Our Community Heroes | Larry Scott-Walker

By Mikkel Hyldebrandt

It can be challenging to define what makes a hero, but a survey through our community will quickly prove that some individuals go above and beyond. Their actions and activism should in no way be overlooked, so here a few of those individuals that we define as heroes. 

Larry is the Executive Director and co-founder of Thrive SS, a support organization for people of color living with HIV.

How do you feel your organization is making an impact on the LGBTQ+ community? 

My work impacts LGBTQ+ communities in many intersecting ways. As an agency, we provide holistic support for Black gay, bi, same-gender-loving, and other men who have sex with men who are living with HIV. We have the largest network of Black SGL men in the country. As an out and proud advocate, I am always championing for the rights, inclusion, and safety of my trans and queer community members alike. Understanding that the root cause of the violence waged against us is patriarchy; it is my mission to use my voice and all at my disposal to dismantle and disrupt spaces that aren’t inclusive. At THRIVE, we understand that our work must endeavor to create equity for all marginalized people, or our goals will not be met.

Why do you think there is a need for your specific activism in our community right now?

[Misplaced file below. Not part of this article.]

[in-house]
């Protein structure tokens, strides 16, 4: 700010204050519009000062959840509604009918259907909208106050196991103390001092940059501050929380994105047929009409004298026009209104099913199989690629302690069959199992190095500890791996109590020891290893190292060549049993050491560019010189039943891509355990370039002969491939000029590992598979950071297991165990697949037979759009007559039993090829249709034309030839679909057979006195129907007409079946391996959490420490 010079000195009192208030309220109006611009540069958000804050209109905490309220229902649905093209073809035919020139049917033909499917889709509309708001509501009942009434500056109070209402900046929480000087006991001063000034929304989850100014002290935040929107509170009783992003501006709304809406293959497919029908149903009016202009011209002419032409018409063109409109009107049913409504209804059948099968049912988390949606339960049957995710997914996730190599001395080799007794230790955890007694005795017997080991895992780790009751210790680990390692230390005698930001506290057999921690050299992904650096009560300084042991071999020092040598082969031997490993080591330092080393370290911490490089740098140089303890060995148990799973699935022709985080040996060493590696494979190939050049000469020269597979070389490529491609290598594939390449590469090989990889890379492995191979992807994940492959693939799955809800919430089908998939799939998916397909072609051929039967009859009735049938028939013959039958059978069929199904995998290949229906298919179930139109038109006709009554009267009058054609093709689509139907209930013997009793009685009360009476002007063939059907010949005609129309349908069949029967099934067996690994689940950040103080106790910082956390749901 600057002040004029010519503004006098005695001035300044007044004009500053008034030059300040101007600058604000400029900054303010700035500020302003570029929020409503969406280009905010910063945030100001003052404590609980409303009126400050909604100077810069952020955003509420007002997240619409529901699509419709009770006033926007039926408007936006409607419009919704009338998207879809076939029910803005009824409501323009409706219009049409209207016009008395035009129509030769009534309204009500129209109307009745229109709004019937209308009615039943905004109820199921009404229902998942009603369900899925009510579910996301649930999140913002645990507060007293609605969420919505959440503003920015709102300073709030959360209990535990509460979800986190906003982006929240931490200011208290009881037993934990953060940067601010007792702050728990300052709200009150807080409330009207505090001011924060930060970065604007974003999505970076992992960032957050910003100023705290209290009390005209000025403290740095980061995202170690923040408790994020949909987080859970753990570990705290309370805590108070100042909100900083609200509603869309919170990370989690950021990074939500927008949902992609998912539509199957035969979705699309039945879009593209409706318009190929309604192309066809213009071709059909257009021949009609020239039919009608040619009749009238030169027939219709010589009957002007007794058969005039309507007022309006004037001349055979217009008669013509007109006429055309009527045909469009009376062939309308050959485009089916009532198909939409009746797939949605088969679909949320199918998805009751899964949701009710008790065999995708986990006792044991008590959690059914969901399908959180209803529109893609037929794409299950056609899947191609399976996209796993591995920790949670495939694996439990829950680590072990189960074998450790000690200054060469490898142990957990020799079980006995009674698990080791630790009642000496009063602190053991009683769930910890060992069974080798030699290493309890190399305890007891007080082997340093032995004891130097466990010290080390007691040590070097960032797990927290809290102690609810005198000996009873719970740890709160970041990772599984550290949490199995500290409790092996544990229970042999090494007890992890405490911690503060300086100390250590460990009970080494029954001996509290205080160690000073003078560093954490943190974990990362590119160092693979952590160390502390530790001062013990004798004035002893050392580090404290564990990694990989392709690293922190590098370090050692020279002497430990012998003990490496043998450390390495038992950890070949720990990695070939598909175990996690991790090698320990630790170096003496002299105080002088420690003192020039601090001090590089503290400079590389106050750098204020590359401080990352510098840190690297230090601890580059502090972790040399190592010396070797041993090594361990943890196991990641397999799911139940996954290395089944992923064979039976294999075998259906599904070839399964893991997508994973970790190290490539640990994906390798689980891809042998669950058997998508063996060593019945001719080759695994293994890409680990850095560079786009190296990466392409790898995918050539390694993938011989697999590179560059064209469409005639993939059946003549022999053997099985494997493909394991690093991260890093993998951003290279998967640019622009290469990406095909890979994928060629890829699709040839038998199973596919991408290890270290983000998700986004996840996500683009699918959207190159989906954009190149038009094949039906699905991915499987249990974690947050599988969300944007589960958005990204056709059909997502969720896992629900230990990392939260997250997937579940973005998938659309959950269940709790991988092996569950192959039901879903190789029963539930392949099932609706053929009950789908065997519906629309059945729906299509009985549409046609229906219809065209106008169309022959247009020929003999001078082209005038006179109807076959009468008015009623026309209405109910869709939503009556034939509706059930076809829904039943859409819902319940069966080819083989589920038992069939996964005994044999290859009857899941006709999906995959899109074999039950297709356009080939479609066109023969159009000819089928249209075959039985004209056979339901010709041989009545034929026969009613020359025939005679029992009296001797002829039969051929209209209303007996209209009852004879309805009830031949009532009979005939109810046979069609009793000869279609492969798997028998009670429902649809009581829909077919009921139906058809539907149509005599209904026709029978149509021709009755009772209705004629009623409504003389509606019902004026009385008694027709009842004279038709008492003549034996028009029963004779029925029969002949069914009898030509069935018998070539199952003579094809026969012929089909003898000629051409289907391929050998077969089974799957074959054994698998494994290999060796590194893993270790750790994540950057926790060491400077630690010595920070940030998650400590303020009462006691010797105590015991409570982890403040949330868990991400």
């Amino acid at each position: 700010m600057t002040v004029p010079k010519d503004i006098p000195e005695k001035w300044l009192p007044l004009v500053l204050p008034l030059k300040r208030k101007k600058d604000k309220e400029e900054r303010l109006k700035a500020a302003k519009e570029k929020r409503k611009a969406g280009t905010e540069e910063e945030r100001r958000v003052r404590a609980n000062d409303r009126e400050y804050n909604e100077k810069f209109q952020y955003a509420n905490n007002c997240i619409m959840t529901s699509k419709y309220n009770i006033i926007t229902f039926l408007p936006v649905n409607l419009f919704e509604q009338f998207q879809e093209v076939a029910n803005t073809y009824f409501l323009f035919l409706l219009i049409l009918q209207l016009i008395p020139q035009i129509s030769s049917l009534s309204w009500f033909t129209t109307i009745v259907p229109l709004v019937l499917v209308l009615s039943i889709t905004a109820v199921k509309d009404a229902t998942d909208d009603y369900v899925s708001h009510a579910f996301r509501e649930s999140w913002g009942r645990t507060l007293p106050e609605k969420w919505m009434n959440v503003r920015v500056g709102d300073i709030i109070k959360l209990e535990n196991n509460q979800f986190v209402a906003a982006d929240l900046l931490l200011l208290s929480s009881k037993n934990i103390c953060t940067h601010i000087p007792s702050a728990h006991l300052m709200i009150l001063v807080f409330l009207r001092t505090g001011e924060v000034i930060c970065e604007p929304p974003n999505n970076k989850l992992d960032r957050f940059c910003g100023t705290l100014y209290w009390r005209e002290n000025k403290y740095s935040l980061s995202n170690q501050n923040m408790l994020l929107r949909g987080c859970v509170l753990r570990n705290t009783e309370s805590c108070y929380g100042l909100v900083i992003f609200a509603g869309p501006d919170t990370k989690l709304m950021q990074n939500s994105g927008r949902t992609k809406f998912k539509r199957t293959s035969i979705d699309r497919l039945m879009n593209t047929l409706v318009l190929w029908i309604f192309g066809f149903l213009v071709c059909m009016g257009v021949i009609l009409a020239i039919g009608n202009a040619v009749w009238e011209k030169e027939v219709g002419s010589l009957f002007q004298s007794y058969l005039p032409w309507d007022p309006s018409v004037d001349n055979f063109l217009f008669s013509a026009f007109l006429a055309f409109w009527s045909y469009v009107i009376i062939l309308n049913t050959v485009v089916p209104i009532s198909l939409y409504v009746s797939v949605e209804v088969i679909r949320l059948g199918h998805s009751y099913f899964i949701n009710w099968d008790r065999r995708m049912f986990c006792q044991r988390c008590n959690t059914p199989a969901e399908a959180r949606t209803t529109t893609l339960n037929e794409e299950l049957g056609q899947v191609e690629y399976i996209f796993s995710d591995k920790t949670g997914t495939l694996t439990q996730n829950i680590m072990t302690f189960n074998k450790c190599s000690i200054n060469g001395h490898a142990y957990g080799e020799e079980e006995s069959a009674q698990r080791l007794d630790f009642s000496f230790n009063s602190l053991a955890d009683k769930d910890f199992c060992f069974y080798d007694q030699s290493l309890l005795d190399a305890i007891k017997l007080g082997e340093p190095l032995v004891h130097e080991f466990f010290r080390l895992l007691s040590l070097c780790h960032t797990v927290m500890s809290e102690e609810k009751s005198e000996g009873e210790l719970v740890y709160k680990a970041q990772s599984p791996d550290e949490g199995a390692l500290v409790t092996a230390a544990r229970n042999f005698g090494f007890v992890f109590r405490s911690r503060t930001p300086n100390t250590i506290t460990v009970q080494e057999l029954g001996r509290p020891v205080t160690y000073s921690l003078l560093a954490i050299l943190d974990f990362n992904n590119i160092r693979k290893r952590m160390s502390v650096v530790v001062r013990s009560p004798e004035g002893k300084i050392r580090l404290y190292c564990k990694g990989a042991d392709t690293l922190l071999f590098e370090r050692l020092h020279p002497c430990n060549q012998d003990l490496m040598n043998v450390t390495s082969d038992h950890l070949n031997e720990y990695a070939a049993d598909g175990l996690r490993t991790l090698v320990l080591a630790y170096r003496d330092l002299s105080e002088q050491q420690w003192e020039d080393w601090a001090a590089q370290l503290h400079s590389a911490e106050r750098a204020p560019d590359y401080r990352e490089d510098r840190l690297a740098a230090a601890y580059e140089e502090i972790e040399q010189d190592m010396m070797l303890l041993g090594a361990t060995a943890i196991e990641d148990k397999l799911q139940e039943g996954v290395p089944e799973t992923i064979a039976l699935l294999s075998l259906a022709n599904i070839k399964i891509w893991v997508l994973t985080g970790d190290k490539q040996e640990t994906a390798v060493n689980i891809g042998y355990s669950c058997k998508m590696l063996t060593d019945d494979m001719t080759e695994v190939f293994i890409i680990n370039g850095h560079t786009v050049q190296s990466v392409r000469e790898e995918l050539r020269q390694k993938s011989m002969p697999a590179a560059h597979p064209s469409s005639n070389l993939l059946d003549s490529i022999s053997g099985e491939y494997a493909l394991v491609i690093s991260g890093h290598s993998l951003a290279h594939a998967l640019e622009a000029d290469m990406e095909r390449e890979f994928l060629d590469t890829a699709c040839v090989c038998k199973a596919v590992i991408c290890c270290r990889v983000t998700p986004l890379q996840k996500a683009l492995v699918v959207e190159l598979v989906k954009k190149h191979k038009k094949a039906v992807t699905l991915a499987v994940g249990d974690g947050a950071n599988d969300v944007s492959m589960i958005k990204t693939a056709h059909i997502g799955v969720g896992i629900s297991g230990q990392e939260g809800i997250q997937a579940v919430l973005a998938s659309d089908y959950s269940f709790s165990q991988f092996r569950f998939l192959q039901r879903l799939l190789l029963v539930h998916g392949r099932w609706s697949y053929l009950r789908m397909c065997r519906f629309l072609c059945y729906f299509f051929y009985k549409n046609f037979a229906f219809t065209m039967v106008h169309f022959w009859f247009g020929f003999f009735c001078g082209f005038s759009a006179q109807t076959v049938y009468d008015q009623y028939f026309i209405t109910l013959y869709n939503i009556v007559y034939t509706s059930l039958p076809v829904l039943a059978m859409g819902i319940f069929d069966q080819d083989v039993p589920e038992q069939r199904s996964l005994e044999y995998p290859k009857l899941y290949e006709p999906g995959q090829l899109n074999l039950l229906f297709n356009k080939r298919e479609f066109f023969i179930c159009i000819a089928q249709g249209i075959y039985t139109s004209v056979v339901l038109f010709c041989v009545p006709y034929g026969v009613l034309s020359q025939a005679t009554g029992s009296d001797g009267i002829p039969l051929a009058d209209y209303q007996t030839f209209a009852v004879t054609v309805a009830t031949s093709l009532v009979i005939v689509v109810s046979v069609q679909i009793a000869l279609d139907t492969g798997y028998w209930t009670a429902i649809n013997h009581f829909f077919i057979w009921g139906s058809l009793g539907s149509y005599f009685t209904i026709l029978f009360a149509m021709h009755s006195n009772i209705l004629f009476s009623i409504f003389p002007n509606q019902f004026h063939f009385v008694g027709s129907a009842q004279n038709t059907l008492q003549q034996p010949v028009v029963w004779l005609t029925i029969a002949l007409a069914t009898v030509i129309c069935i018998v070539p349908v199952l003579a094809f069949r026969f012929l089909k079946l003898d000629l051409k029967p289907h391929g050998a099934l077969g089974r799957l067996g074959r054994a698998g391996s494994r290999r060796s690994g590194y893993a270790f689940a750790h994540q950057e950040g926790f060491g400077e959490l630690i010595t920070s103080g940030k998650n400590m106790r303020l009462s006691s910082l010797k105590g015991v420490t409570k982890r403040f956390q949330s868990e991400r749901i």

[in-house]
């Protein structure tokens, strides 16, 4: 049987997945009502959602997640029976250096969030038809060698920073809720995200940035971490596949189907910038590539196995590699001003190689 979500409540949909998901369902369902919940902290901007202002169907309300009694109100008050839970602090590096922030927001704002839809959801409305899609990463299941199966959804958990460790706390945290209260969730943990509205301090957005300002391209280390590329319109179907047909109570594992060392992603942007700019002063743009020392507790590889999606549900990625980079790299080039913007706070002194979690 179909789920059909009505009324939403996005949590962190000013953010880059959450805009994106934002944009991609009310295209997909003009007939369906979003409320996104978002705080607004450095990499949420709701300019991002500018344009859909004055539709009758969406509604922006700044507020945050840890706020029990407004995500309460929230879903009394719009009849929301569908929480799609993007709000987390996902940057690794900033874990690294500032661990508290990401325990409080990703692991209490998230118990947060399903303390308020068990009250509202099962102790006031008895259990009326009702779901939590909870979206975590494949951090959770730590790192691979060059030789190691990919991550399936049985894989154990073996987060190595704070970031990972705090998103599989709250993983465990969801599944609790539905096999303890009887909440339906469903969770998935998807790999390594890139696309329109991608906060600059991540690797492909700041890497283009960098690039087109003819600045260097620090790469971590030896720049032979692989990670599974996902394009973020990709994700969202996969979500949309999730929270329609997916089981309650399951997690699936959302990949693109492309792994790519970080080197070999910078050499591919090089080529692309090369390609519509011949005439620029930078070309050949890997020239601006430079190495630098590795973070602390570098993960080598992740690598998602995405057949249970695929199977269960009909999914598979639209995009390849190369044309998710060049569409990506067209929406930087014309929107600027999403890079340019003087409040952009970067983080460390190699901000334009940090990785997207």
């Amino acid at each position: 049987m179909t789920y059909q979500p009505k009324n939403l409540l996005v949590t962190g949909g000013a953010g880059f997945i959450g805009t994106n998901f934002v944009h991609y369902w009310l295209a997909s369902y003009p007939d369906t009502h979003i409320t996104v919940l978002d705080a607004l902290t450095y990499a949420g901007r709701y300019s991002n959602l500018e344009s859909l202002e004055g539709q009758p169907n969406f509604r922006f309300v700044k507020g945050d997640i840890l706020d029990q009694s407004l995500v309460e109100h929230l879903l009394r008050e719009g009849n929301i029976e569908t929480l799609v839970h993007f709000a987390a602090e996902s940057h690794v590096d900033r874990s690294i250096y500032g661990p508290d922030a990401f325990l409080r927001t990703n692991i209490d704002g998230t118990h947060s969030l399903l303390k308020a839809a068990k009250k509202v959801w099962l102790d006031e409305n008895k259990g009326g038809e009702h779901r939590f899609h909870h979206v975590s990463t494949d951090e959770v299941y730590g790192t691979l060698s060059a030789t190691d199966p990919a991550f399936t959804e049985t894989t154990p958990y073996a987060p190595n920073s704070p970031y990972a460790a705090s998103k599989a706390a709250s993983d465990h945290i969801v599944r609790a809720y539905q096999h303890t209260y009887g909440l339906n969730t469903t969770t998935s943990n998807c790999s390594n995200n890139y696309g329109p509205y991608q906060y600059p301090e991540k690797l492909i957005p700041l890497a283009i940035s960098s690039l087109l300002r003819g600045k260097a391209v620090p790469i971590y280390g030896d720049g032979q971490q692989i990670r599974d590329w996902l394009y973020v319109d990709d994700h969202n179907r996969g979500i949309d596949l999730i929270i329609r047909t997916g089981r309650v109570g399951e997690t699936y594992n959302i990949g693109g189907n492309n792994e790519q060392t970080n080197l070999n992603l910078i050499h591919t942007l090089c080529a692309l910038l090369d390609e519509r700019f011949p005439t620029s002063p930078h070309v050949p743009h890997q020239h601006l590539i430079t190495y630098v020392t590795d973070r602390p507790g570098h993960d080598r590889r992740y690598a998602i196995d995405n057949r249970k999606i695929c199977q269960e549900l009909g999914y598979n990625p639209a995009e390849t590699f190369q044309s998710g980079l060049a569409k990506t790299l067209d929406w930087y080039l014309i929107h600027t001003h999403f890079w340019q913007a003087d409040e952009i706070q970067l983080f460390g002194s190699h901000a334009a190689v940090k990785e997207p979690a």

Black and Brown queer and trans folks living with HIV are still dying, and many are dying alone. My activism is timely not only because I am a Black gay man living with HIV, it’s needed because the Centers for Disease Control and Prevention assert that in his lifetime, 1 in 2 Black gay men will contract HIV. For our Trans sisters, the numbers are even worse. Due to obstacles like anti-Blackness, poverty, implicit bias, and stigma, my community and those I love dearly do not have what is needed for them to THRIVE. It is up to those of us who can stand and fight to do so; thus, I’m committed to this battle until my last breath.

Anything you’d like to add? 

I would like for the readers to know and understand that the HIV epidemic is far from over. There is much needed to see us to the end of this epidemic successfully. Challenge systems of hate and oppression, as they act as an unnecessary barrier to health, healing, and justice. HIV medications are amazing, but there is no pill to rebuild will. It is going to take a community approach, not a biomedical one, to get us to zero new cases.  


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